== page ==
Information & Communication

Network and System Software

Technical Applications


Network software controls routing and allocation of network nodes, lines and information packets that increasingly carry the transactions of our society. As more of our economy moves into "cyberspace," the network software that allows the smooth operation of these networks becomes critical to our nation. Network software exists in a variety of data networks tying computers together: local area networks (LANs), metropolitan area networks (MANs), wide area networks (WANs)--as well as many other specialized applications, such as nationwide and international telephone switching systems.


System software controls the operation of computers. It ranges from rather simple operating systems such as DOS (Disk Operating System) on personal computers, to software that allocates tasks among various computing units accessible via network, and perhaps allocates computer resources in real time to keep up with data flows emanating from processes occurring in the external world. Among the many important services provided by system software are ones dedicated to securing the system from unauthorized access, or modification or destruction of information. System software is the essential underpinning to our nation's information systems. The availability and security of these systems are only as good as the system software on which they are based.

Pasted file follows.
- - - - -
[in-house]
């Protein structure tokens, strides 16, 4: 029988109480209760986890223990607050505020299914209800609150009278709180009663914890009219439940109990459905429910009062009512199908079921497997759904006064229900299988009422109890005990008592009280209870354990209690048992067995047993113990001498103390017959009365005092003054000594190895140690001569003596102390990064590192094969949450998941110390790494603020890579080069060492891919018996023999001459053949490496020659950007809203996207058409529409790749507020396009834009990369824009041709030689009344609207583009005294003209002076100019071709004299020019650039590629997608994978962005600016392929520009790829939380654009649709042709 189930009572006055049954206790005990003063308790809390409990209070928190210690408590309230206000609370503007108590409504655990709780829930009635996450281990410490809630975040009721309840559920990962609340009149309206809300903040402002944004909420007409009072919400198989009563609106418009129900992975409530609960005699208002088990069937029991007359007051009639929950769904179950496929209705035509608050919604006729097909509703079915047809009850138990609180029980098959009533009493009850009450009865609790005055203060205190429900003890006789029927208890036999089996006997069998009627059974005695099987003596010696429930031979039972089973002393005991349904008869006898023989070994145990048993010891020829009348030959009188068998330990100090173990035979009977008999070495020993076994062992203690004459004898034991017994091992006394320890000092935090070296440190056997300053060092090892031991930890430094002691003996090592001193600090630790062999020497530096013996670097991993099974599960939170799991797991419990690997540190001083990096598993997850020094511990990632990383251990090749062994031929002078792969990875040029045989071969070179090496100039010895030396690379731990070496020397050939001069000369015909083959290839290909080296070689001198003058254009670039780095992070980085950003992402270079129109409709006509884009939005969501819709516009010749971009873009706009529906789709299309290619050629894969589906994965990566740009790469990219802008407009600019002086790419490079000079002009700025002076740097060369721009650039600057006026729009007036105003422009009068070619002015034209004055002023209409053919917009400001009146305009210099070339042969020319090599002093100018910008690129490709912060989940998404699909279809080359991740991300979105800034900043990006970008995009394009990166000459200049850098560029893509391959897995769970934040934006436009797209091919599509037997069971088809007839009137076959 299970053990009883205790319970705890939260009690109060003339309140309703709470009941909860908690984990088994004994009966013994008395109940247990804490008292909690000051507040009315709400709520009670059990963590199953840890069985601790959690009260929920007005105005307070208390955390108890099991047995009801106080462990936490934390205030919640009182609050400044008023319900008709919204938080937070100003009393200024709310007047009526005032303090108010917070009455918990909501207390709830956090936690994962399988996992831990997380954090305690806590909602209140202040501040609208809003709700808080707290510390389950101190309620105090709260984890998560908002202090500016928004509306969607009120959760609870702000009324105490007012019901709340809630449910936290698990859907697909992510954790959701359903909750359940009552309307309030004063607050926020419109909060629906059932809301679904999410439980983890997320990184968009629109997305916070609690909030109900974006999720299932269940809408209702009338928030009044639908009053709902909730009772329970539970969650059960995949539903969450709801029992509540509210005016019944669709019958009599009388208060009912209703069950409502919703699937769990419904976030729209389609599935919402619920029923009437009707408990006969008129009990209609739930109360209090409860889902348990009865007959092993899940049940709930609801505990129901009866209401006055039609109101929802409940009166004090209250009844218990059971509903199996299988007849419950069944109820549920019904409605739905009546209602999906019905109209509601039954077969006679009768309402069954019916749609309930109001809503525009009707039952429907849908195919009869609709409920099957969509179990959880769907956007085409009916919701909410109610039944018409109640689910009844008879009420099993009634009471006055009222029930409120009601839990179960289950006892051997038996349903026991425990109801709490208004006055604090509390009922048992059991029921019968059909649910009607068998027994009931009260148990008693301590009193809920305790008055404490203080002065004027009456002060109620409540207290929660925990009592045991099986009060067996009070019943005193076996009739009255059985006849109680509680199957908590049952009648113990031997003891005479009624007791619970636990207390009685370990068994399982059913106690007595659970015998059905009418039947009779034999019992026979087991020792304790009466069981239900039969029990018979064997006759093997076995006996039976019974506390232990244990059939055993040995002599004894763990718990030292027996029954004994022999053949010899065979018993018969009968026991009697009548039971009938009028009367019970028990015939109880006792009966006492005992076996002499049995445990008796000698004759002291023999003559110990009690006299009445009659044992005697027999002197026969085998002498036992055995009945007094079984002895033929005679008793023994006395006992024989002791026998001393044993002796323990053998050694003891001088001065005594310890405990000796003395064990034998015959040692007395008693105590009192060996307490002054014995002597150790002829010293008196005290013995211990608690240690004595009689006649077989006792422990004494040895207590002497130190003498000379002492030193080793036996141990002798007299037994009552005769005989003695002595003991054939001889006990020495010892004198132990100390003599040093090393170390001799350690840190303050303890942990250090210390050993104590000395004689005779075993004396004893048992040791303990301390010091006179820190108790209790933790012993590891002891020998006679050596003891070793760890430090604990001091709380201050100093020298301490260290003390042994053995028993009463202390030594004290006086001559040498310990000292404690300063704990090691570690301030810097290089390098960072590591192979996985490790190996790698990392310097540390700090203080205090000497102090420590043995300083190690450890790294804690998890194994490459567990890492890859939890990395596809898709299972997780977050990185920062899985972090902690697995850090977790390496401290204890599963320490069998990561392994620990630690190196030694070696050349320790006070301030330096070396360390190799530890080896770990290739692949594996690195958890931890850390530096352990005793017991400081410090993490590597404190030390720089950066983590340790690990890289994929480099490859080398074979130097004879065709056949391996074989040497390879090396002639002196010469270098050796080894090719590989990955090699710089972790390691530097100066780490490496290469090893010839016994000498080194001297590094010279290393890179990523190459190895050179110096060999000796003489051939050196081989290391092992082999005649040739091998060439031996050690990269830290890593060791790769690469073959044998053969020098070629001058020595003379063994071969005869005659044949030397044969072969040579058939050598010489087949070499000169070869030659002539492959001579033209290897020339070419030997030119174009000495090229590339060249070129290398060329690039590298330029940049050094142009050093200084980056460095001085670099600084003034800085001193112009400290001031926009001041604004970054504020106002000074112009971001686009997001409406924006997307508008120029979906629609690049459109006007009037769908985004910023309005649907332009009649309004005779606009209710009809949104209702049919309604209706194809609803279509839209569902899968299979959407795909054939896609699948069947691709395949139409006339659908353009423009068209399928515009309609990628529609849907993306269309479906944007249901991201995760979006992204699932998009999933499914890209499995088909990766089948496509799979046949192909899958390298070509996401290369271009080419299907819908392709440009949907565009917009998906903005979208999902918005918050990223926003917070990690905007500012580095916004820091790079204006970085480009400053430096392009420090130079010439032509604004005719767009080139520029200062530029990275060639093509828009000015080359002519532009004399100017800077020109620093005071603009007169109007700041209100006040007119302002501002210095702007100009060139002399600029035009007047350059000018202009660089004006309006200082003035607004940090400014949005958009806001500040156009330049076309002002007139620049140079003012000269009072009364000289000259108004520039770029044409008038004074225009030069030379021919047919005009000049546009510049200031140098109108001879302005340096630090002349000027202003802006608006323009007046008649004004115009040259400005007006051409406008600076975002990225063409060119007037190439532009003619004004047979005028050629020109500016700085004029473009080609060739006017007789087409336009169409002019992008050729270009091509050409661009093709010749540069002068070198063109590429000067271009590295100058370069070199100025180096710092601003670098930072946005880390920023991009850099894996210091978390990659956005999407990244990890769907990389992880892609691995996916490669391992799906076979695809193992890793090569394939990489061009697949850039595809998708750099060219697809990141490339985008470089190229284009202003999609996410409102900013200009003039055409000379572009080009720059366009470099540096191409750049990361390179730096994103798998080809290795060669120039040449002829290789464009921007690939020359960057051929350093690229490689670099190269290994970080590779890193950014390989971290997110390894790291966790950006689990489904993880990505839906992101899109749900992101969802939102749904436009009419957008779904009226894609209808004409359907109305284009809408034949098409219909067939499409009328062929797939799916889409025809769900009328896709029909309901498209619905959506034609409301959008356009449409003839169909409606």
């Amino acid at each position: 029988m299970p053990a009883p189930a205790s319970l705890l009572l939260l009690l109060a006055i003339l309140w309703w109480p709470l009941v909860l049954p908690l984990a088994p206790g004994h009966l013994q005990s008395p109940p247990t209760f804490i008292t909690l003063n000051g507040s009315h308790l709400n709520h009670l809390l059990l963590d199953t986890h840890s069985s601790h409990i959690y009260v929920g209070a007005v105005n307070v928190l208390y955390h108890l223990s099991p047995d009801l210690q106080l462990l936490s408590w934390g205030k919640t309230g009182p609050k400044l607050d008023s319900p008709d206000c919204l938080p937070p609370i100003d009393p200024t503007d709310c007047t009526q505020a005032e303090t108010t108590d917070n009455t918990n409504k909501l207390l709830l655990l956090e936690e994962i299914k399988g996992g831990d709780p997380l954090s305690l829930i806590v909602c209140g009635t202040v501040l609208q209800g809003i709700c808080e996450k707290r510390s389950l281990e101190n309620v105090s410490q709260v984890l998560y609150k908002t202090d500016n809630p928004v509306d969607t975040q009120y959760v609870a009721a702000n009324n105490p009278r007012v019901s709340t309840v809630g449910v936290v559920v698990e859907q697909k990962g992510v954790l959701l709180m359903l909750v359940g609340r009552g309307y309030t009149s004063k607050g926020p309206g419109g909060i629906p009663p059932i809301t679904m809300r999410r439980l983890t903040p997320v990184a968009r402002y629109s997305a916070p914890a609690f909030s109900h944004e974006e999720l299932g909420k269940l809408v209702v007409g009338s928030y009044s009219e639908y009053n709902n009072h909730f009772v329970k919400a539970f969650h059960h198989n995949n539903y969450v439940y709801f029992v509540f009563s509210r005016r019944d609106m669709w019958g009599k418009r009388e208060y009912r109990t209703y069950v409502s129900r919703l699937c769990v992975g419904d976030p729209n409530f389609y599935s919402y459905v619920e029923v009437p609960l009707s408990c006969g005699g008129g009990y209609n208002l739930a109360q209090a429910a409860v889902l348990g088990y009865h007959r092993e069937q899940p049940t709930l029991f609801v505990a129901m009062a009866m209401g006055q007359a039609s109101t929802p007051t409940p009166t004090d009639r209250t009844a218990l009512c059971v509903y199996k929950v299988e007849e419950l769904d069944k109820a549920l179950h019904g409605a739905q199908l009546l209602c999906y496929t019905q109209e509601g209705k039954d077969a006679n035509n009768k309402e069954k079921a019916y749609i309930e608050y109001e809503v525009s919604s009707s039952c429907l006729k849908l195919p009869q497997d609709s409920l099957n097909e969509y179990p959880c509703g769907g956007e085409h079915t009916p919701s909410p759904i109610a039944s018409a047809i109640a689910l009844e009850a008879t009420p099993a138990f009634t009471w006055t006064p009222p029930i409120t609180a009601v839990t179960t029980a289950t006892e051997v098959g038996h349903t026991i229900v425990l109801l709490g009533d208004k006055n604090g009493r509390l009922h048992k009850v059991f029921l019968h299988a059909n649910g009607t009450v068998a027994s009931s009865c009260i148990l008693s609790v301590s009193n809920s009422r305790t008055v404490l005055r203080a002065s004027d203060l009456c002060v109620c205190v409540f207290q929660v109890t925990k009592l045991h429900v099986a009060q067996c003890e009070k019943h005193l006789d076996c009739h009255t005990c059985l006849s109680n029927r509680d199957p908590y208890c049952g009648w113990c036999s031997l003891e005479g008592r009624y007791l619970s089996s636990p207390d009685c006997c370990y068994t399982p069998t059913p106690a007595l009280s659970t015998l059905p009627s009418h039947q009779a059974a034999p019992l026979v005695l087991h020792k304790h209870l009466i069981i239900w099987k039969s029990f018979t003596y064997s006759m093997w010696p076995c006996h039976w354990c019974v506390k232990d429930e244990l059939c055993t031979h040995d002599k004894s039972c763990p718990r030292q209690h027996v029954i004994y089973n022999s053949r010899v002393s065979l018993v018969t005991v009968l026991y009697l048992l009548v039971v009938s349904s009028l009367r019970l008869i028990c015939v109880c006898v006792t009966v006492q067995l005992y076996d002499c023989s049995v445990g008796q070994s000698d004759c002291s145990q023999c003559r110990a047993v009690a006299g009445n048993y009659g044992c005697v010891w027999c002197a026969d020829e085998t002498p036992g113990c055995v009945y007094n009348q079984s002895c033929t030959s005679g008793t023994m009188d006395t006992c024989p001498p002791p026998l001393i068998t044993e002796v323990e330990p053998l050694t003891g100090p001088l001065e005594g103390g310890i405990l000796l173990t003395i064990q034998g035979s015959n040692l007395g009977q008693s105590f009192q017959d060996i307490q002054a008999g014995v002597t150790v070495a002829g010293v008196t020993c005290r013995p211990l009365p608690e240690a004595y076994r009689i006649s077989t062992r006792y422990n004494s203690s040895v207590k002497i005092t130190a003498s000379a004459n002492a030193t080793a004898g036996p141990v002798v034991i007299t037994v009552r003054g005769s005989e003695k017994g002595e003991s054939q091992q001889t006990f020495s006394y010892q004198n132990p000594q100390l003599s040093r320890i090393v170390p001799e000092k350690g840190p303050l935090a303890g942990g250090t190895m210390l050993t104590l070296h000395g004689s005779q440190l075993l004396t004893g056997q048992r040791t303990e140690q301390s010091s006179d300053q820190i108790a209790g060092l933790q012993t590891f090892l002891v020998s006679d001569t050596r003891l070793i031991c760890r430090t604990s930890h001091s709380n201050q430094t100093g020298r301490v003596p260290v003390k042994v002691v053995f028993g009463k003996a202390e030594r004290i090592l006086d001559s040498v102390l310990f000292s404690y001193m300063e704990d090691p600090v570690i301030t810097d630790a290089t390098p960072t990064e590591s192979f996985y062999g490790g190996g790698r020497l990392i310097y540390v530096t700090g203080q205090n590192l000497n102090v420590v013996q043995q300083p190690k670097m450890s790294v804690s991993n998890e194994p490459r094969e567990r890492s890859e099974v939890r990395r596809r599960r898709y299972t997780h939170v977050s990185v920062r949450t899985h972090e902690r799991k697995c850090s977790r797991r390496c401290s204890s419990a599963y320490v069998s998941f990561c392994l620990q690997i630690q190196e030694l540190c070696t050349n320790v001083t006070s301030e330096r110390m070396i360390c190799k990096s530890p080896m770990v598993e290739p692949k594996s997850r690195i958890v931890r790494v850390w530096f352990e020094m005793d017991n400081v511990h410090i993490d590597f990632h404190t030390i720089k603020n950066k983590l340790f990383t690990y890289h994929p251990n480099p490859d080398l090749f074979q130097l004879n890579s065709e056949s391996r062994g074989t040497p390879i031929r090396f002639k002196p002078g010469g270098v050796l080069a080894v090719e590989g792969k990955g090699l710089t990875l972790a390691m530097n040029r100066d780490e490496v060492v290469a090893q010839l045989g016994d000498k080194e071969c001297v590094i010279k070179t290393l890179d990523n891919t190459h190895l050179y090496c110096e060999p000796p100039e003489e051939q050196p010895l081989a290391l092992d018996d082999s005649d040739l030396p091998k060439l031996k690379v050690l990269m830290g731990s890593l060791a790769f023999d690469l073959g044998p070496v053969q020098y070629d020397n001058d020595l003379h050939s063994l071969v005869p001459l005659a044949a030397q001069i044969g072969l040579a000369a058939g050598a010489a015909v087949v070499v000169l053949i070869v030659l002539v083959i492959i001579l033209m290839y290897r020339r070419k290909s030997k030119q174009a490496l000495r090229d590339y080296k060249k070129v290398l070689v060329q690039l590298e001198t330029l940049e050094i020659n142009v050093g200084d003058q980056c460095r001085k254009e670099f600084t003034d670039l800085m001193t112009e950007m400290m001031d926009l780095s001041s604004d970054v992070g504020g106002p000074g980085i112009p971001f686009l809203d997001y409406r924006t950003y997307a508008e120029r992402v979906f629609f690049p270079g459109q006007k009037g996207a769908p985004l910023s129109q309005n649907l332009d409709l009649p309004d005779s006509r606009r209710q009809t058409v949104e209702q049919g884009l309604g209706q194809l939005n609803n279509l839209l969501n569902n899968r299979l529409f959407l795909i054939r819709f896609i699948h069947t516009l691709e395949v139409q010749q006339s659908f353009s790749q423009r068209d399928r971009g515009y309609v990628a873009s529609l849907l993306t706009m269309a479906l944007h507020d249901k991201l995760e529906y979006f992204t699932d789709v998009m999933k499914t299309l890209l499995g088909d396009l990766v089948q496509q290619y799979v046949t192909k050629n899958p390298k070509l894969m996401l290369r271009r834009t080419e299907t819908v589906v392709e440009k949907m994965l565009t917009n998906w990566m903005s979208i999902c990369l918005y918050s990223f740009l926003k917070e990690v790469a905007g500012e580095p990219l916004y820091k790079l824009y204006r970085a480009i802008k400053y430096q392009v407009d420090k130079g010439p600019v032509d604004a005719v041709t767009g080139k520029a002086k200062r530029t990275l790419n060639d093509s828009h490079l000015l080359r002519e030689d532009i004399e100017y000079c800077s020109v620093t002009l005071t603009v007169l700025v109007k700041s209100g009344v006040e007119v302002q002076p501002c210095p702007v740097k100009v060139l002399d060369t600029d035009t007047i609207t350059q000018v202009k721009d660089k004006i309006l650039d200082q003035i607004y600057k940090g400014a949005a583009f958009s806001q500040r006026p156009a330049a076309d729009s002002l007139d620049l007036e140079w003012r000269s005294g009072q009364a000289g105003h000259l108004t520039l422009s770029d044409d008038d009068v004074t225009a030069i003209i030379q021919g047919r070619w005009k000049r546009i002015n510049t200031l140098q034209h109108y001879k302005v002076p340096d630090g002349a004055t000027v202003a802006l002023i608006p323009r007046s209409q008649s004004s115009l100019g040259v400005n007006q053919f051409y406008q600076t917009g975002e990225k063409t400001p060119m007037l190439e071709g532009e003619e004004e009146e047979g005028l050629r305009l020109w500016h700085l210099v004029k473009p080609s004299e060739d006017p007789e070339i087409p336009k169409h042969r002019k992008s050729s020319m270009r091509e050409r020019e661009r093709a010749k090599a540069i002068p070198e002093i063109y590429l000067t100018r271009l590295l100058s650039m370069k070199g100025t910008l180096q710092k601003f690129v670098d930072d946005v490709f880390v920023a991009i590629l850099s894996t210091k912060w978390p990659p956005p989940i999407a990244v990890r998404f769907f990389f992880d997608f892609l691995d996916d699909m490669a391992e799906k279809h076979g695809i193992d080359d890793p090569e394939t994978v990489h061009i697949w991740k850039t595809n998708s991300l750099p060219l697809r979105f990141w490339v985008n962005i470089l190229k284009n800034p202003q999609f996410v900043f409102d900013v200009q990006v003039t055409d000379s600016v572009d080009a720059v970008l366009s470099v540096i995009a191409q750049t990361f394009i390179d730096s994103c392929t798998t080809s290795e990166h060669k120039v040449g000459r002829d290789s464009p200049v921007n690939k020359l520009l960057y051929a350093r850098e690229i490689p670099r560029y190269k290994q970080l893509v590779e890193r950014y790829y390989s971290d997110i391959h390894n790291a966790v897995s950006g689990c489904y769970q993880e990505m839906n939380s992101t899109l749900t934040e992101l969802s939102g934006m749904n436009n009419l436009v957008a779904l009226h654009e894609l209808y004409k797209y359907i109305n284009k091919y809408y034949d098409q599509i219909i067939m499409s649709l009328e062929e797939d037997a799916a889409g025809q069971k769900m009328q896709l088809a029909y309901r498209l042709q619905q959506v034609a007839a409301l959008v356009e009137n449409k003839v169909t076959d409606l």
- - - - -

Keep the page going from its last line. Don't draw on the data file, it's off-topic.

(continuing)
National security is equally dependent on effective and trustworthy system software. DOD will increasingly use commercially available off-the-shelf (COTS) system software for its needs, rather than developing and maintaining specialized systems. Our defense systems are therefore dependent on an economically healthy and advanced system software development industry within the U.S. It is vital that the U.S. retain control of its voice, cable, satellite, and other networks, since the transactions upon which our economy and national defense depend are increasingly carried on these nets. We must not become dependent on network software created by others, that may contain flaws (unintentional or deliberate) that we might have avoided. The security of these systems from attacks by hackers, terrorists, foreign commercial enterprises, or even other nations, will be of increasing concern as our economy depends increasingly on transactions carried out in this "cyberspace."


The U.S. has traditionally led the world in operating system software (DOS, Macintosh Operating System, Multics, Unix, IBM mainframe operating systems, etc.). By controlling this fundamental software component, we have been well positioned to create application software, such as word processors, spreadsheets, database transaction systems, etc., capitalizing on the operating system's features and facilities. Continued U.S. strength in this area is vital to maintaining that critical advantage, and thereby supporting the U.S. export advantage in software systems.